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Grave of Mary Randolph at Arlington National Cemetery in Arlington County, Virginia, in the United States.

Mary Randolph (9 August 1762 – 23 January 1828) was an American author. She is known for writing The Virginia House-Wife (1824), one of the most influential housekeeping and cook books of the nineteenth century. She was the first recorded person to be buried at what became Arlington National Cemetery,[1] and was a cousin of Mary Lee Fitzhugh Custis, wife to George Washington Parke Custis, Arlington's builder.

Mary's paternal ancestors included Pocahontas, the youngest daughter of Chief Powhatan and her English-born husband, John Rolfe. Randolph was the daughter of Thomas Mann Randolph (1741–1794), a member of the Virginia Convention of 1776, and his first wife, Anne Cary Randolph. Her twelve siblings included Thomas Mann Randolph, Jr. (1768–1828), son-in-law of Thomas Jefferson, who served in the House of Representatives from 1803 until 1807 and as governor of Virginia from 1819 through 1822; and Virginia Randolph Cary (1786-1852), who wrote Letters on Female Character, Addressed to a Young Lady, on the Death of Her Mother (1828).

Mary Randolph married her cousin, David Meade Randolph, of Chesterfield County, Virginia, in December 1780. Moldavia, their Richmond City home, became a center of Federalist Party social activity.

Randolph's influential housekeeping book The Virginia House-Wife (1824) went through many editions until the 1860s. Randolph tried to improve women's lives by limiting the time they had to spend in their kitchens. The Virginia House-Wife included many inexpensive ingredients that anyone could purchase to make impressive meals. Besides popularizing the use of more than 40 vegetables, Randolph's book also introduced to the southern public dishes from abroad, such as gazpacho.

In 2009 Randolph was posthumously honored as one of the Library of Virginia's "Virginia Women in History".[2]

See also[edit]


  1. ^ Arlington Cemetery site
  2. ^ "Virginia Women in History: Mary Randolph (1762-1828)". Library of Virginia. Retrieved 4 March 2015. 

External links[edit]

Original courtesy of Wikipedia: http://en.wikipedia.org/wiki/Mary_Randolph — Please support Wikipedia.
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183 news items

Wed, 27 May 2015 11:50:41 -0700

The "steak" (technically veal from pastured calves) was based on a recipe plucked from Mary Randolph's The Virginia Housewife, published in 1824. Pounded and breaded, it splayed across the plate resembling a three-dimensional map of a small country ...

The Sentinel

The Sentinel
Wed, 27 May 2015 11:22:30 -0700

... Suzanna Snook, mourning impression; Frank Orlando, Robert E. Lee; Bonnie Orlando, Mary Randolph Custis Lee; Barry Meadows, Ulysses S. Grant; Steven Turkel, artillery; David Shuey, Lt. Frank Haskell; Linda Secrist, history of John Brown; Alena Heath ...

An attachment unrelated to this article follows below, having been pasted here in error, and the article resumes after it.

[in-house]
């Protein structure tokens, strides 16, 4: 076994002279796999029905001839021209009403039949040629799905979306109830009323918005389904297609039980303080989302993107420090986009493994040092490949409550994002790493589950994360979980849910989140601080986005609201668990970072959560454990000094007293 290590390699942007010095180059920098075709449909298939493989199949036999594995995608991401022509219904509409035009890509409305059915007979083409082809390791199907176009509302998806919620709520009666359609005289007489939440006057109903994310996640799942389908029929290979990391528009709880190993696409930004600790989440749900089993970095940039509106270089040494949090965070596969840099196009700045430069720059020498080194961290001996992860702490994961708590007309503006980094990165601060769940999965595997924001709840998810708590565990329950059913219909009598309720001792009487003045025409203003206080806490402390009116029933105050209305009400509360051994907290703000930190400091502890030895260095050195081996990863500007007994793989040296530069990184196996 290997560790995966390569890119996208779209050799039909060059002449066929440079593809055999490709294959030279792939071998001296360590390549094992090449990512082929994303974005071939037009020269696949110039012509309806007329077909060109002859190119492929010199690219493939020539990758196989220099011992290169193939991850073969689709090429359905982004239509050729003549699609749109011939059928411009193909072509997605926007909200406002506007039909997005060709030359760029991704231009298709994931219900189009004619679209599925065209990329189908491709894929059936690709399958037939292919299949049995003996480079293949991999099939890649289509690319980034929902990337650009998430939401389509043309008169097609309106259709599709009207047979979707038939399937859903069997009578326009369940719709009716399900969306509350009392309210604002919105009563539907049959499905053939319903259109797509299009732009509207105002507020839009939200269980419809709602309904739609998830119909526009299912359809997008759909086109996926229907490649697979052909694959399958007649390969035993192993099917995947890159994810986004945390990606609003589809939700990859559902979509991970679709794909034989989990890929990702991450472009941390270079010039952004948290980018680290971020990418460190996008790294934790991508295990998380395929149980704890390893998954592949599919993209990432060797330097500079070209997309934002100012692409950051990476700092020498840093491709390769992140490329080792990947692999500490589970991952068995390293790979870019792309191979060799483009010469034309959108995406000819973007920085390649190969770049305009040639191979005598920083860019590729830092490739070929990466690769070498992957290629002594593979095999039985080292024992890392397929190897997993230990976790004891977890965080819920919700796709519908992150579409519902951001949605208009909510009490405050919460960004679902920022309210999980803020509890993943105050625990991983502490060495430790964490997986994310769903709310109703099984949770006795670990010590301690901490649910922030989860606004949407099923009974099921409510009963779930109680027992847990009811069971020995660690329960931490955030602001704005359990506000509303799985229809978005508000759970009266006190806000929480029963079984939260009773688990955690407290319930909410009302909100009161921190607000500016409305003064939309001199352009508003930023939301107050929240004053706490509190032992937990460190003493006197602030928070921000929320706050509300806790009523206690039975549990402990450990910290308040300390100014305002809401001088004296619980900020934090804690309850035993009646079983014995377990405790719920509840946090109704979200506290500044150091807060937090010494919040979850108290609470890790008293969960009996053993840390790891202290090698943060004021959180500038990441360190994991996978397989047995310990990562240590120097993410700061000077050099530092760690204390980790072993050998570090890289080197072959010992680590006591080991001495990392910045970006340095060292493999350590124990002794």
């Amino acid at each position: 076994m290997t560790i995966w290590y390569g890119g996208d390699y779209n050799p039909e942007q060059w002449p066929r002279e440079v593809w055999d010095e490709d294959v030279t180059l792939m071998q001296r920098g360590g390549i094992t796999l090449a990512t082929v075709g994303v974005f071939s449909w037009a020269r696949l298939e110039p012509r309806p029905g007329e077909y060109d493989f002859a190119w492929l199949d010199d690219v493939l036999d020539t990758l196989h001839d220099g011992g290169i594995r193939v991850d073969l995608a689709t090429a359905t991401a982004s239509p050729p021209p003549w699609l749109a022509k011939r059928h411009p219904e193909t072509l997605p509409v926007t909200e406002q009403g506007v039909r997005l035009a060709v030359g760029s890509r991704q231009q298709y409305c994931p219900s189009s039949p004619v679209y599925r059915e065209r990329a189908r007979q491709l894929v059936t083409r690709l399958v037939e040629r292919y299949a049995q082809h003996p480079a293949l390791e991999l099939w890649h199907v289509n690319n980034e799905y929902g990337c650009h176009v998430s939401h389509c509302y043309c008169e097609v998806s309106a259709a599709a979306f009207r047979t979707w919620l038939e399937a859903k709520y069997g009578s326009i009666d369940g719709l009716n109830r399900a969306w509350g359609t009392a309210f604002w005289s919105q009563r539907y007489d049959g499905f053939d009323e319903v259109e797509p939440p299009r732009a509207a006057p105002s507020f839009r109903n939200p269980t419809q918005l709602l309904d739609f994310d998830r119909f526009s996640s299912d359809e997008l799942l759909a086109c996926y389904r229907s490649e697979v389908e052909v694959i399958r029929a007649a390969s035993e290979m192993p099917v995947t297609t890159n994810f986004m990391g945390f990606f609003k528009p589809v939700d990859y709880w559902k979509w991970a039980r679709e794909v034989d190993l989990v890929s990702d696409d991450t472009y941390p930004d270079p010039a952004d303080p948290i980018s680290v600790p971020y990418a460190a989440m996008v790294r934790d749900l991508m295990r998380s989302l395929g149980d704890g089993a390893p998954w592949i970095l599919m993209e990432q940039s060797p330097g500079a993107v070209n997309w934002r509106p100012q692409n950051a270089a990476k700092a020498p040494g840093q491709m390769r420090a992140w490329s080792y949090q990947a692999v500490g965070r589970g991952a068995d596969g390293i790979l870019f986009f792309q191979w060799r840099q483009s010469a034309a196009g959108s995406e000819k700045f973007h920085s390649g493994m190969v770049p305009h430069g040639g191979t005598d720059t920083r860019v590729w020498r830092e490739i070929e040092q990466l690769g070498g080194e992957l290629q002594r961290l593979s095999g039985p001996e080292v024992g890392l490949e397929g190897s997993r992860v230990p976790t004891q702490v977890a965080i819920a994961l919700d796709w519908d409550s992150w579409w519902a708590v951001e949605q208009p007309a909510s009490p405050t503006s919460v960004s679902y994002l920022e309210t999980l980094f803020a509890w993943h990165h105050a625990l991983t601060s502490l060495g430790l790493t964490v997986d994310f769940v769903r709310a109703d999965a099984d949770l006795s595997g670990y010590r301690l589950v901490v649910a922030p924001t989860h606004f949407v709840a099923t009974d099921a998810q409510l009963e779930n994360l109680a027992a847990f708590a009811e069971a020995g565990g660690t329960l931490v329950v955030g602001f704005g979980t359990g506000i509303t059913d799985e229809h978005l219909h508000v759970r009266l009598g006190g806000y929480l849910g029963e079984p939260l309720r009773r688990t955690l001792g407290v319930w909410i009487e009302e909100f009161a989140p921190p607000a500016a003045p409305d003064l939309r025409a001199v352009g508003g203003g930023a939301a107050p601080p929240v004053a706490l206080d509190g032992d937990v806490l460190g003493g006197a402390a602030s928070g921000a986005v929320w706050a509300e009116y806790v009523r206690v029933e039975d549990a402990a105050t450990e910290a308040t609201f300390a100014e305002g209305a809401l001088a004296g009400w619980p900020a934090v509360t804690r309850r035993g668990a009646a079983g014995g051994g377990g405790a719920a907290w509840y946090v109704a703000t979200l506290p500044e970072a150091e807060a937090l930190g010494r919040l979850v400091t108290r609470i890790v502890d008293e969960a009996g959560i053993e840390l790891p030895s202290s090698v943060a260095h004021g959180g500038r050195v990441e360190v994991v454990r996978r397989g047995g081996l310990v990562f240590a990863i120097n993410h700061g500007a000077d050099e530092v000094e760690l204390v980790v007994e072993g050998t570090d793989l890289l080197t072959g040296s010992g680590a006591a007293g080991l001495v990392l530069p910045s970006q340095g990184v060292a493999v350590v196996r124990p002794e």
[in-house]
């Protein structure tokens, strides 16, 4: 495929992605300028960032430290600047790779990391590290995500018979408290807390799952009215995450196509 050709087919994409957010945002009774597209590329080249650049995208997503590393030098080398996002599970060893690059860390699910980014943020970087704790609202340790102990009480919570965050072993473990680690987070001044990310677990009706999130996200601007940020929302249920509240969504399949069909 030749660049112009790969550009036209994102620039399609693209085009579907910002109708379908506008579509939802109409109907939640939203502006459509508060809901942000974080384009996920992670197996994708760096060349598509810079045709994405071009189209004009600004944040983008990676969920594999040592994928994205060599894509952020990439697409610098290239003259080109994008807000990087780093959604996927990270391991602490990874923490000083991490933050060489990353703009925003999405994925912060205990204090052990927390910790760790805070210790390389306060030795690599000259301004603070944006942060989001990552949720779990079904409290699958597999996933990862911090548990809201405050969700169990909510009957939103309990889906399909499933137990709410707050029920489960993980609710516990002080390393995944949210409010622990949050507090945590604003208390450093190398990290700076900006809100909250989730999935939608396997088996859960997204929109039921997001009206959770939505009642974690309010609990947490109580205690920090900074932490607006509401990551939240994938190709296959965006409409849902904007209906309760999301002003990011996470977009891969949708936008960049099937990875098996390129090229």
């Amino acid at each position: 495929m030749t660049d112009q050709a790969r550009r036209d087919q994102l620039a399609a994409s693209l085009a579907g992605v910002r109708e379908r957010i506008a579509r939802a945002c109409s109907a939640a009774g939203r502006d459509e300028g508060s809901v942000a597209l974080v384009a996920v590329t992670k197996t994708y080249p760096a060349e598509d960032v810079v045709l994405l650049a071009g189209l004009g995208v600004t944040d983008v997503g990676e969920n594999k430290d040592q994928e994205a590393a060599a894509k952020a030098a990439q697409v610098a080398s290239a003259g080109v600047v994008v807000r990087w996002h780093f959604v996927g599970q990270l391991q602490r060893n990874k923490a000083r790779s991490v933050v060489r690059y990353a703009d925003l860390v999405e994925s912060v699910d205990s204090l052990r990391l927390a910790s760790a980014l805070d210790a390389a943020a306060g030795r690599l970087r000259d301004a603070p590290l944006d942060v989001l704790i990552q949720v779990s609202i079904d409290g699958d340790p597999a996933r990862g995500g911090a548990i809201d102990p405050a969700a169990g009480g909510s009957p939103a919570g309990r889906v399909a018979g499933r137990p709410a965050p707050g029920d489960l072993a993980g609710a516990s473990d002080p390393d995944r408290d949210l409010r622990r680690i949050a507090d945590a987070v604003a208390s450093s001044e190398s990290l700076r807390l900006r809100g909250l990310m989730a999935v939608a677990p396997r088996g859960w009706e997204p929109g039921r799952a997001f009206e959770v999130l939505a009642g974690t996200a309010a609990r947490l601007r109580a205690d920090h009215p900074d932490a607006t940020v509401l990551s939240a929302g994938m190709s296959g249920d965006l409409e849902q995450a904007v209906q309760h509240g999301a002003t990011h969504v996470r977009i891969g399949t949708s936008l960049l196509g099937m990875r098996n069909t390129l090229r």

Charleston Post Courier
Tue, 19 May 2015 21:07:30 -0700

In her annotated edition of Mary Randolph's “The Virginia House-Wife,” food historian Karen Hess noted that Thomas Jefferson received a Mexican specimen in 1824: He liked it, once the seeds were removed. Mexico is still a major grower of bell peppers, ...

MyFox Atlanta

MyFox Atlanta
Wed, 13 May 2015 06:07:30 -0700

"This recipe first appeared in Mary Randolph's The Virginia Housewife in 1824. The dry ingredients were listed in weights and not measures with which American home cooks are familiar. I weighed the dry ingredients and converted to measures. Soft winter ...
The Daily Progress
Wed, 13 May 2015 05:00:00 -0700

If you really like to eat and enjoy superb hospitality, you might wish you had been a guest at Montpelier at the time when Dolley and James Madison lived there about 200 years ago. I got a glimpse of the Madisons' lifestyle and food preference last ...

The Pilot

The Pilot
Fri, 06 Mar 2015 04:00:00 -0800

Colleen Kelley said her experiences at St. Mary Parish in Randolph helped her grieve the loss of her brother who died. She became Catholic in 2012 and is pictured with her fiance, Patrick Dugan. Pilot photo/courtesy Colleen Kelley ...

New York Times

New York Times
Fri, 11 Jul 2014 10:20:34 -0700

There was a moment in the 1980s when many fashionable Manhattanites decorated their apartments like country houses, furnishing them with patchwork quilts, dried flowers and weathered pie safes. The look was second nature to Mary Randolph Carter, the ...

Washington Post

Washington Post
Mon, 05 May 2014 09:46:51 -0700

Mary Randolph Carter is an author, photographer, designer and longtime creative director for Ralph Lauren. She is the author of "Never Stop to Think... Do I Have a Place for This," "A Perfectly Kept House is the Sign of Misspent Life," "For the Love of ...

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